The death penalty related information the NCADP provides is essentially statistics-based, perhaps in the effort to be scientific and less incontrovertible. It extensively collects and presents telling information such as:
- 95 percent of the nearly 4,000 death convicts are so poor that they were unable to hire a private attorney.
- African Americans comprise 42% of those currently on death row despite the fact that they make up a mere 12% of the total population.
- More than 60% of those convicted to die for childhood offenses since the 1976 re-imposition have either been African Americans or Latinos (National Coalition, Fact Sheet). Being a coalition organization, the NCADP strategy in seeking the legal abolition of death penalty includes forging linkages with state and local, national and international affiliates. It has local affiliates in Alabama, Arizona and California and its national affiliates include Amnesty International, USA Program to Abolish the Death Penalty.
The NCADP also counts international affiliates from the United Kingdom (Death Penalty UK Death Row: Reprieve UK), Germany (German Coalition to Abolish the Death Penalty (GCADP), France (Coalition for Truth and Justice; Ensemble contre la peine de mort) and Botswana (The Botswana Centre for Human Rights). The NCADP also list as an ally the Missourians Against State Killing organization (National Coalition "Affiliates").
Successes and Failures
In evaluating its success or failure, many factors can be used to gauge the NCADP. Organization- and support-wise, America's leading financial evaluator of independent charities, Charity Navigator, shows a successful picture of the NCADP.
The National Coalition for the Abolition of the Death Penalty is considered a charity organization and its continued existence as the largest in its advocacy reflects the considerable support the American public has given it. No less than Charity Navigator gives it a thumbs up for financial health. Moreover, Charity Navigator has for the last three years given NCADP a consistent four-star overall rating (60++ percent from 2003-2005). Rating the coalition three stars for efficiency and four stars for capacity, Charity Navigator gives NCADP the highest overall peer rating along with the A.J. Muste Memorial Institute. (Charity Navigator "Rating," "Peer Analysis").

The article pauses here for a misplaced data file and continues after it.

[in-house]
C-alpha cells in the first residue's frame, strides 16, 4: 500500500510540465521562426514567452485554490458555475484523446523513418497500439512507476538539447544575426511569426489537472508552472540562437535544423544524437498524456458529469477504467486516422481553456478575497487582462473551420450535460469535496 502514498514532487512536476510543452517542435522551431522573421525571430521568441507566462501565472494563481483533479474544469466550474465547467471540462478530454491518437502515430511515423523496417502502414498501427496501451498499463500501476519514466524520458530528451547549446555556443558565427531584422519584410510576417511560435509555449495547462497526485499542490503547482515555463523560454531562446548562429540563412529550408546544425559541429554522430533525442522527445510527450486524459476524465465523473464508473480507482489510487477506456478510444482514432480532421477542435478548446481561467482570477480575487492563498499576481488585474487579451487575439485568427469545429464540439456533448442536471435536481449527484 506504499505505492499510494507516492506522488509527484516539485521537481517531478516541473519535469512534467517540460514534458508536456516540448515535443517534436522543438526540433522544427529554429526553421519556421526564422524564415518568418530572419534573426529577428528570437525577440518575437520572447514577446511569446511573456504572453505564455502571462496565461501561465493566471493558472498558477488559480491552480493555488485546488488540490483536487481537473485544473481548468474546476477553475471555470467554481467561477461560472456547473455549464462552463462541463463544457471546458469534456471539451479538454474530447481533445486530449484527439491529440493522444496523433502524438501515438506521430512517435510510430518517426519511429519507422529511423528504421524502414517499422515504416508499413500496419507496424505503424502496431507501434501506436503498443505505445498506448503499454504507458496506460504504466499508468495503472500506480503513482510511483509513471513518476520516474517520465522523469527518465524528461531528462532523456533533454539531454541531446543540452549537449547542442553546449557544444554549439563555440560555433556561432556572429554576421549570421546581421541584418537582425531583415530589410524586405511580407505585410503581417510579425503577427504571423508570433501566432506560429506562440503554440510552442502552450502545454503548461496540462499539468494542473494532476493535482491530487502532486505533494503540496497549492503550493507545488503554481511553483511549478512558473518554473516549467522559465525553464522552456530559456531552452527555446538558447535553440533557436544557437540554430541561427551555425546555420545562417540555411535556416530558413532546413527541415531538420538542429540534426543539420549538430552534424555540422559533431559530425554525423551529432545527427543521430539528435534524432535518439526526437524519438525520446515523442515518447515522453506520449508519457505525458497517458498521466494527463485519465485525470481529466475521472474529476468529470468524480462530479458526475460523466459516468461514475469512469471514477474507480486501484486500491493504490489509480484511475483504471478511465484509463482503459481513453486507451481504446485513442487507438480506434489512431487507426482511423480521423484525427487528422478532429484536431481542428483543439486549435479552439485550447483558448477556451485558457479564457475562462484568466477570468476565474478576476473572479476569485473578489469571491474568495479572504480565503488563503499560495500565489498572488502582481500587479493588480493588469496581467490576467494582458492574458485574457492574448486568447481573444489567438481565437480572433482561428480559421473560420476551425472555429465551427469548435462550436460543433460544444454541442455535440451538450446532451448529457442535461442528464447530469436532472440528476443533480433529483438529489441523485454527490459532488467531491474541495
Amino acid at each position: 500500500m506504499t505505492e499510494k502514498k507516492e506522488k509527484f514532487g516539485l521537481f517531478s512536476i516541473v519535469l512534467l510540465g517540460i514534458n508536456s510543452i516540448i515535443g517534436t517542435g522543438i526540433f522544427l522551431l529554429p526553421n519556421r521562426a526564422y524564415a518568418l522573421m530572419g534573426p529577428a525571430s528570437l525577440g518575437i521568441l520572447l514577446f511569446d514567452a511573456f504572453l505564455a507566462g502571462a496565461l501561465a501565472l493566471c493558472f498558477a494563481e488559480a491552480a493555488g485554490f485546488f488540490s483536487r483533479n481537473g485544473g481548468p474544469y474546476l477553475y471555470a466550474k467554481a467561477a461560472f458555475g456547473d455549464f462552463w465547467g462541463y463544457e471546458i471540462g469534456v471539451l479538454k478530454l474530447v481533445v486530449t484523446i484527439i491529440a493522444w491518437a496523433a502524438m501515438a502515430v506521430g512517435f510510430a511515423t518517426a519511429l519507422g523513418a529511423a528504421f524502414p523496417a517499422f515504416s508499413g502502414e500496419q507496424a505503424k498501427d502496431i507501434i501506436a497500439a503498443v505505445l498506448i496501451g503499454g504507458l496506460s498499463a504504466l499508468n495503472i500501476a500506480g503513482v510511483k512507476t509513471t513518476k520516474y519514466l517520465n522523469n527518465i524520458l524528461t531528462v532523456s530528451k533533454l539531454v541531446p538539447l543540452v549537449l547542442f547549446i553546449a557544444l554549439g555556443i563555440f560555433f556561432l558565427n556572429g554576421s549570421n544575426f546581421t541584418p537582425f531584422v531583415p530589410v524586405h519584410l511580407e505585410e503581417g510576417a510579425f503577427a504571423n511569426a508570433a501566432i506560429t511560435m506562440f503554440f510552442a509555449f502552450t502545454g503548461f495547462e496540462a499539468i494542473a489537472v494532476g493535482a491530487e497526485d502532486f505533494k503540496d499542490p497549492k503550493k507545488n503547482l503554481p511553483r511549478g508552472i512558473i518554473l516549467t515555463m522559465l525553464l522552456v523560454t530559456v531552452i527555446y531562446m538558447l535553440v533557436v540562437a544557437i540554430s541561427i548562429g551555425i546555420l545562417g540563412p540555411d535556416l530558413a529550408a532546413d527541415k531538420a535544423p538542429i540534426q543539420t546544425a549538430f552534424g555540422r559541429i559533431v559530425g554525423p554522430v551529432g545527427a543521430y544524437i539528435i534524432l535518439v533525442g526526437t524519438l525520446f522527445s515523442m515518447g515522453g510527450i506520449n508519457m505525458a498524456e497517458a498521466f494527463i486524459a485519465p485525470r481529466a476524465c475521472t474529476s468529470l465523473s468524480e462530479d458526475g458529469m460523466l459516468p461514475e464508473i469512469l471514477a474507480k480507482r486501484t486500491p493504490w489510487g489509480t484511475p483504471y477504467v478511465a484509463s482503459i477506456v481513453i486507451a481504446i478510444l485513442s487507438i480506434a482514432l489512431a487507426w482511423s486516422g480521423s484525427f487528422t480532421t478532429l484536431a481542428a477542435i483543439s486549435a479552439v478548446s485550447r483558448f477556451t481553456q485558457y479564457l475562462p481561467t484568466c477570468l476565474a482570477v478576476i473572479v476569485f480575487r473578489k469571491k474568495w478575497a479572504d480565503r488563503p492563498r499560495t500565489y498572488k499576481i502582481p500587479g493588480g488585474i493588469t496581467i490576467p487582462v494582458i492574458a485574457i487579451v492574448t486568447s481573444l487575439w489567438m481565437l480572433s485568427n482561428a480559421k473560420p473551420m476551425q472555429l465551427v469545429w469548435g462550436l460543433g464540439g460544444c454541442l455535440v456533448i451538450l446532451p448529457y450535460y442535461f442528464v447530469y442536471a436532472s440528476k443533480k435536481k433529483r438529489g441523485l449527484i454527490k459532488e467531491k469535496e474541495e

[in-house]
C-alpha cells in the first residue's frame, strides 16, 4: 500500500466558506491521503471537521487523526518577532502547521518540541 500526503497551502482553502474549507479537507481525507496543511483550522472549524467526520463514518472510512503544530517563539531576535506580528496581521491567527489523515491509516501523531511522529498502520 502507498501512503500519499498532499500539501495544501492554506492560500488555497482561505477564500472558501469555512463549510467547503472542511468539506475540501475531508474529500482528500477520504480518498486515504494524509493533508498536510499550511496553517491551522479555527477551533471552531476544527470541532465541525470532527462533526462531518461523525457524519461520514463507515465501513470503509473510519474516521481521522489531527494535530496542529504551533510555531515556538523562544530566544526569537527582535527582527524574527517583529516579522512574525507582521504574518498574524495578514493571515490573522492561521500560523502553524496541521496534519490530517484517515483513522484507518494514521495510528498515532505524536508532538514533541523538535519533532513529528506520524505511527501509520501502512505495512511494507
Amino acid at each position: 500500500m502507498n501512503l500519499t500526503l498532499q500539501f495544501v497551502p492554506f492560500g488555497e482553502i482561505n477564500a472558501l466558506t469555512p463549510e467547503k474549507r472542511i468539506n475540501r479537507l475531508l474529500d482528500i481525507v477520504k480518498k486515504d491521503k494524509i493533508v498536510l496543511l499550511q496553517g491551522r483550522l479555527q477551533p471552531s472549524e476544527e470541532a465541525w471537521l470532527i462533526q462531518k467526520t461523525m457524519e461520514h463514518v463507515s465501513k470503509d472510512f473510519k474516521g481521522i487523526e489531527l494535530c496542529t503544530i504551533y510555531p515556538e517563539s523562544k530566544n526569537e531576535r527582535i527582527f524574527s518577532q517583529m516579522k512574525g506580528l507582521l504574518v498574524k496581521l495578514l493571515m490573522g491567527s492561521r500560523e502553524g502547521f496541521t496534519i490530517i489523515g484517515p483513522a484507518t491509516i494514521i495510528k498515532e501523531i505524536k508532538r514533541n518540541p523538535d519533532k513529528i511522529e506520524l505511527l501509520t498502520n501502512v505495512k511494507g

In terms of the success of its mission of abolishing the capital punishment, the milestones in the collective efforts of all anti-death penalty advocates can be considered as success for the coalition organization itself.
The NCADP recognizes the 2003 commutation for over 150 death convicts—the largest in modern American history—by Illinois Gov. George Ryan as ‘a turning point in the debate over capital punishment' in the country (NCADP Welcomes ¶ 1 & 3). A most recent development is the 2005 Supreme Court in Roper V. Simmons ruling against the imposition of the death penalty for those under 18 years of age at the time of the crime. Another good news came in 2004 when the high court of New York declared death penalty unconstitutional.
In terms of failures, the most obvious proof that NCADP has not met its goal is the fact that the capital punishment still exists as legal over more of the United States. Specific legislations have also strengthened death penalty as when President Bill Clinton signed two anti-terrorism laws in 1994 and 1996 that expanded federal death penalty and restricted federal court reviews, respectively (Information Center "Timeline").
However, judging by public support for and against the death penalty based on protracted Gallup Poll surveys, it would seem that the efforts of the anti-death penalty advocates—including the NCADP's media advocacy—appear to be finally paying off. From the 1970s when the organization was formed until 1994, a great majority of Americans favored the death penalty over life imprisonment as penalty for murder. From 1994 to 1997, however, the number of Americans favoring life imprisonment instead has grown steadily. As of May 2004, even after the September 11 attacks, the number of those who favor death penalty was only marginally higher than those who go for life imprisonment (Information Center "Public Support").